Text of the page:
Contemporary feminist critics have seen Catherine Earnshaw as a character for whom no meaningful choices are possible. Her self-starvation and periods of madness can be read as signs of female powerlessness and rage. Even her death can be seen as the last resort of the oppressed, a kind of willed suicide which she announces is her only form of revenge against both Edgar Linton and Heathcliff for thwarting her true nature. The second half of the novel, focusing on Catherine Linton, is then an assertion of Victorian society’s values countering Catherine Earnshaw’s desire to be self-determining. Catherine Linton is beautiful in a conventional way, and she dutifully serves as daughter, wife, nurse, and teacher. Yet, compared to her mother’s, her story has much less drama and fails to persuade the reader of its truth. In fact, it best serves to highlight the unique and deeply felt nature of her mother’s subjugation.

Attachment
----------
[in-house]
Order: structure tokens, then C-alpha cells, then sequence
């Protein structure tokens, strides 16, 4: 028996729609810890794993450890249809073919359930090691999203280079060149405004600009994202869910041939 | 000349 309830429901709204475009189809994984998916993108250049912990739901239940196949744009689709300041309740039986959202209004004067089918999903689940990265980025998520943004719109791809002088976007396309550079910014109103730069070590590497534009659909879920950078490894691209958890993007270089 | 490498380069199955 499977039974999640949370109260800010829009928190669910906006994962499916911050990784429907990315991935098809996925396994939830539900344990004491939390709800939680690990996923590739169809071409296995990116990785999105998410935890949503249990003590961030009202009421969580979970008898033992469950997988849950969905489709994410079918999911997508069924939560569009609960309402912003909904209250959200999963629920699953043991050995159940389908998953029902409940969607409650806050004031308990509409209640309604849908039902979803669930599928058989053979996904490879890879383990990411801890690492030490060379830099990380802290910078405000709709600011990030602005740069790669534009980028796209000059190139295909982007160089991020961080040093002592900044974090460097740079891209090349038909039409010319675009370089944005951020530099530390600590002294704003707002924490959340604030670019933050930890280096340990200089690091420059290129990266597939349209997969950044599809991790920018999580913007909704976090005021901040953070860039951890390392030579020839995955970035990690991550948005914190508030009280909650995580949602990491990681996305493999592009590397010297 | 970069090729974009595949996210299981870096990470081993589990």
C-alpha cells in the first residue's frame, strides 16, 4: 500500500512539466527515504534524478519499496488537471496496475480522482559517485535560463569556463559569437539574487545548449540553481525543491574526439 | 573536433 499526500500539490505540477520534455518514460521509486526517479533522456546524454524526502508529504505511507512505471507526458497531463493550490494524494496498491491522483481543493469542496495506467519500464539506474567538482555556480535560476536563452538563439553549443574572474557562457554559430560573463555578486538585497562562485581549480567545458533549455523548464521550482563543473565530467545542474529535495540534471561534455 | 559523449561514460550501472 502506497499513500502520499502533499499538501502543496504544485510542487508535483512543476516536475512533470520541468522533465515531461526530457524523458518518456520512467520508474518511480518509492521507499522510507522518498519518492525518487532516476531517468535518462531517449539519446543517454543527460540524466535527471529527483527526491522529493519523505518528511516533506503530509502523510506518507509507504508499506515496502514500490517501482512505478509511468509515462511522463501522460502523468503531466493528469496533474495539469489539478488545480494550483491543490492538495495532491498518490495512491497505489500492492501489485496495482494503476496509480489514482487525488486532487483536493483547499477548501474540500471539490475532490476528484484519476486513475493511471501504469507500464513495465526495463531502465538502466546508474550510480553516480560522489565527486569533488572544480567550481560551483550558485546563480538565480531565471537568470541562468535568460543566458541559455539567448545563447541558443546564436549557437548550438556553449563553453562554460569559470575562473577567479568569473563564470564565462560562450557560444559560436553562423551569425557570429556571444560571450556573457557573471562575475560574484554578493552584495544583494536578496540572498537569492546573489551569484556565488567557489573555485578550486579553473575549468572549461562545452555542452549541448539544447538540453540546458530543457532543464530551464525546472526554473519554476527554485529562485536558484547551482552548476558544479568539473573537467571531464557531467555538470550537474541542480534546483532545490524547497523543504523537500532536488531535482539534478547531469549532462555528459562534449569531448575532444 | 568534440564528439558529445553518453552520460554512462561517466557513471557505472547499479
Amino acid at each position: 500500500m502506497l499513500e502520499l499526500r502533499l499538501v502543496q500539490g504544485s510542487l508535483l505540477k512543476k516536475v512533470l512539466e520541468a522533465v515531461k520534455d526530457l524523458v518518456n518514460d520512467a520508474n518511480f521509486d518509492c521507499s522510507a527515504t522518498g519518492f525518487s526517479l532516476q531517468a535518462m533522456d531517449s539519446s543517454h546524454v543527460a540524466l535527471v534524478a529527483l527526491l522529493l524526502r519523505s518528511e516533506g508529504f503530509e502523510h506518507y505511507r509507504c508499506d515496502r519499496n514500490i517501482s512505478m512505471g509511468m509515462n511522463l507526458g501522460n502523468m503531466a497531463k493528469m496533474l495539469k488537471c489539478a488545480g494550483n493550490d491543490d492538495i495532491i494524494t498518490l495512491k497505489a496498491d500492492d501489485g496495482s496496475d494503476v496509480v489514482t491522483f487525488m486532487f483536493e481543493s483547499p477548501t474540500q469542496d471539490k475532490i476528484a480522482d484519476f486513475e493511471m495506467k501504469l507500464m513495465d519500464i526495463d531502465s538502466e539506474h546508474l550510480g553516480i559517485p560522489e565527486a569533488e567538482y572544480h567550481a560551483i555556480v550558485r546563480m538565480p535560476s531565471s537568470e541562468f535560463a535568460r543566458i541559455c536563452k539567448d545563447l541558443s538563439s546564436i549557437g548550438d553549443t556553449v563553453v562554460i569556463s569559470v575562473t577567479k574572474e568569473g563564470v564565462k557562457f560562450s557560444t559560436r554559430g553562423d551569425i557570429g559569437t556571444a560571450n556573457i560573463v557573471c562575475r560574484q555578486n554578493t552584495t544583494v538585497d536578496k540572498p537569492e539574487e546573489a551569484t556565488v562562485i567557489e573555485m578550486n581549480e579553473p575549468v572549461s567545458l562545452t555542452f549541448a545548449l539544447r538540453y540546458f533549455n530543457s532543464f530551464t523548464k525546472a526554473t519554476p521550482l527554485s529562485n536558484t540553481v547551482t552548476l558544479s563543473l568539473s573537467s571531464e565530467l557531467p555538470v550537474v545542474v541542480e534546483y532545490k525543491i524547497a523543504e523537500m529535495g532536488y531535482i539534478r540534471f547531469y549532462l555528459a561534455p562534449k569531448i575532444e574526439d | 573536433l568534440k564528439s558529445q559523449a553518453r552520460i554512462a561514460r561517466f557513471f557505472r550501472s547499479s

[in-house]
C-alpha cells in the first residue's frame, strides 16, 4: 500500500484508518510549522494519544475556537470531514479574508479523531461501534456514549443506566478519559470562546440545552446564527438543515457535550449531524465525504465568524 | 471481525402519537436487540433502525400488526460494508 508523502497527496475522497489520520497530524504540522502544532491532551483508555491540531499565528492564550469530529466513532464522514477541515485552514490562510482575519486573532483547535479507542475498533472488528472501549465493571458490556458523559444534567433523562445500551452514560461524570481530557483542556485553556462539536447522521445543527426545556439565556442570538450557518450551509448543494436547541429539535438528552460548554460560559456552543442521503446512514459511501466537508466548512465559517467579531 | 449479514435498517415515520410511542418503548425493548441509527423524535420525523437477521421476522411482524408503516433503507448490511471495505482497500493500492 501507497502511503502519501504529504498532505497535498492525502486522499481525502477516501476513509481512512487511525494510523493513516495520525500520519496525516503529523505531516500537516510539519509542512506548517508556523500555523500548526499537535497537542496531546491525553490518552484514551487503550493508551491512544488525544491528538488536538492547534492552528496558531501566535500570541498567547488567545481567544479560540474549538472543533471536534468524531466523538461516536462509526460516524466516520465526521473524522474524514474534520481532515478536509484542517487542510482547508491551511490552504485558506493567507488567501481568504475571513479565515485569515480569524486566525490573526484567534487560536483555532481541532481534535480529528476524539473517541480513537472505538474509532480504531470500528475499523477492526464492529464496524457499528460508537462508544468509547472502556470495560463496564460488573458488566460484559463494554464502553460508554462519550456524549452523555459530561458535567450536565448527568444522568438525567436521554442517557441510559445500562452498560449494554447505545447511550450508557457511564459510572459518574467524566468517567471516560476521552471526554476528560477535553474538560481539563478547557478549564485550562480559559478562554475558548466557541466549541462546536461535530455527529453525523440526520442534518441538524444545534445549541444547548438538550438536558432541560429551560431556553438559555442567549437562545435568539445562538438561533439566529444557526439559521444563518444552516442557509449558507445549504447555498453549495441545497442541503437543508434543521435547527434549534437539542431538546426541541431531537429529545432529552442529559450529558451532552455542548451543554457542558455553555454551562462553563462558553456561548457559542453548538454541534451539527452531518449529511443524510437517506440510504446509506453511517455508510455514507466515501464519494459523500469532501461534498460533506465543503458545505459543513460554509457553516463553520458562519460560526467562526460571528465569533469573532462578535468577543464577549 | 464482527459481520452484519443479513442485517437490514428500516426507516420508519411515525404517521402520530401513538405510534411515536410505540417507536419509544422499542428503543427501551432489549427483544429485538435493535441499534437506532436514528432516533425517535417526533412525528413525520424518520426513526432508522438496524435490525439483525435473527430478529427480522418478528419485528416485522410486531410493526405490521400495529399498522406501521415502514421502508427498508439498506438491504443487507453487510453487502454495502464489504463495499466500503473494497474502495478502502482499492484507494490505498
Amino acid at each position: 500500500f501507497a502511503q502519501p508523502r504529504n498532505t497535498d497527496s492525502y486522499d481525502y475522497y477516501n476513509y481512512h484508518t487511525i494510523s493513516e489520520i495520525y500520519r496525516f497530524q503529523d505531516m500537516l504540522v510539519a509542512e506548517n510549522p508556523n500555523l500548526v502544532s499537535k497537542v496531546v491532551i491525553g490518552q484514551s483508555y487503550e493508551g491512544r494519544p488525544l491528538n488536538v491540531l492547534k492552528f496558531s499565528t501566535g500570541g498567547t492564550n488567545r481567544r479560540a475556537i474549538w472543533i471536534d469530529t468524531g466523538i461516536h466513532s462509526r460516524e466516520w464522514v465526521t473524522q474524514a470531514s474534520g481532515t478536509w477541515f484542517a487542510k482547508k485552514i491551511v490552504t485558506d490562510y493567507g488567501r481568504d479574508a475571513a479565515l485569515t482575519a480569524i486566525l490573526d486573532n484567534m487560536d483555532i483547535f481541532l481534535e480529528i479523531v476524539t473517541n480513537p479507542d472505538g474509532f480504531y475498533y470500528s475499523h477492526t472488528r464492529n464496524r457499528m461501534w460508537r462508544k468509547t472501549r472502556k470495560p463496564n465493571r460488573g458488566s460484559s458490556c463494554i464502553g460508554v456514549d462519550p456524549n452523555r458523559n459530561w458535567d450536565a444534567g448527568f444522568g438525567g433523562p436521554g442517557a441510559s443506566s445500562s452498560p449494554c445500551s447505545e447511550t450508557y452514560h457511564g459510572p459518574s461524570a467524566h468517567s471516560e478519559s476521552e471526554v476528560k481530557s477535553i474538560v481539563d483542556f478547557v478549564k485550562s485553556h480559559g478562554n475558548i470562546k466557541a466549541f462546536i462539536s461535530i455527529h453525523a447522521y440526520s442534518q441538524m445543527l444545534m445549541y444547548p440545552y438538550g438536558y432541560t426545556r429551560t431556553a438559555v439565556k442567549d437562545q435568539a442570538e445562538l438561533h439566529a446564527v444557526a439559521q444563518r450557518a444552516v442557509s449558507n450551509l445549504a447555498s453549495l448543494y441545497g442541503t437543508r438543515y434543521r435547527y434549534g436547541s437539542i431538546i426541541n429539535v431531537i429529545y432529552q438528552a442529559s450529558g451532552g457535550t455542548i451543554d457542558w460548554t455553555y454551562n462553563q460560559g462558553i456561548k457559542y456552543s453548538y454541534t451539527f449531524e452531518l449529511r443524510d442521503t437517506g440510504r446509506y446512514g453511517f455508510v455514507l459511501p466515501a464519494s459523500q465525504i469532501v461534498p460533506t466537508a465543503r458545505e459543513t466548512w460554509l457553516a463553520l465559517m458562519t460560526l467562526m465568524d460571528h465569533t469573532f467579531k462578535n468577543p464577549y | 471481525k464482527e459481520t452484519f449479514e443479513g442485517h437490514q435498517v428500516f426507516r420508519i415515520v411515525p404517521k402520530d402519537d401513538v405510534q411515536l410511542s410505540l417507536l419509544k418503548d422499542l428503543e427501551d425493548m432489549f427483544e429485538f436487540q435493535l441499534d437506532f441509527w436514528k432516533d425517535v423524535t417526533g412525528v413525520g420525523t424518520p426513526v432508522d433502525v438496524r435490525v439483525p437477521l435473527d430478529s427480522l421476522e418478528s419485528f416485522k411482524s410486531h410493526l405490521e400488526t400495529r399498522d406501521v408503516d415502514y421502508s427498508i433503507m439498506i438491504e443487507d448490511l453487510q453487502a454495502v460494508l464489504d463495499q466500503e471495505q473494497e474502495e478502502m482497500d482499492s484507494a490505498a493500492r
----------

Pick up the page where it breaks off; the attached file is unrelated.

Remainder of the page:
Historical Context

(Novels for Students)

Top Withens, the farm which served as a model for the one in Wuthering Heights. Published by Gale Cengage

The Victorian Age (1837-1901)
England under the reign of Queen Victoria was in a prolonged phase of expansion. The...

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Literary Style

(Novels for Students)

The power of Wuthering Heights owes much to its complex narrative structure and to the ingenious...

(The entire section is 543 words.)

Literary Techniques

(Beacham's Guide to Literature for Young Adults)

Wuthering Heights has an interesting construction. There are actually two narrators — a male and a female — who filter the action...

(The entire section is 460 words.)

Ideas for Group Discussions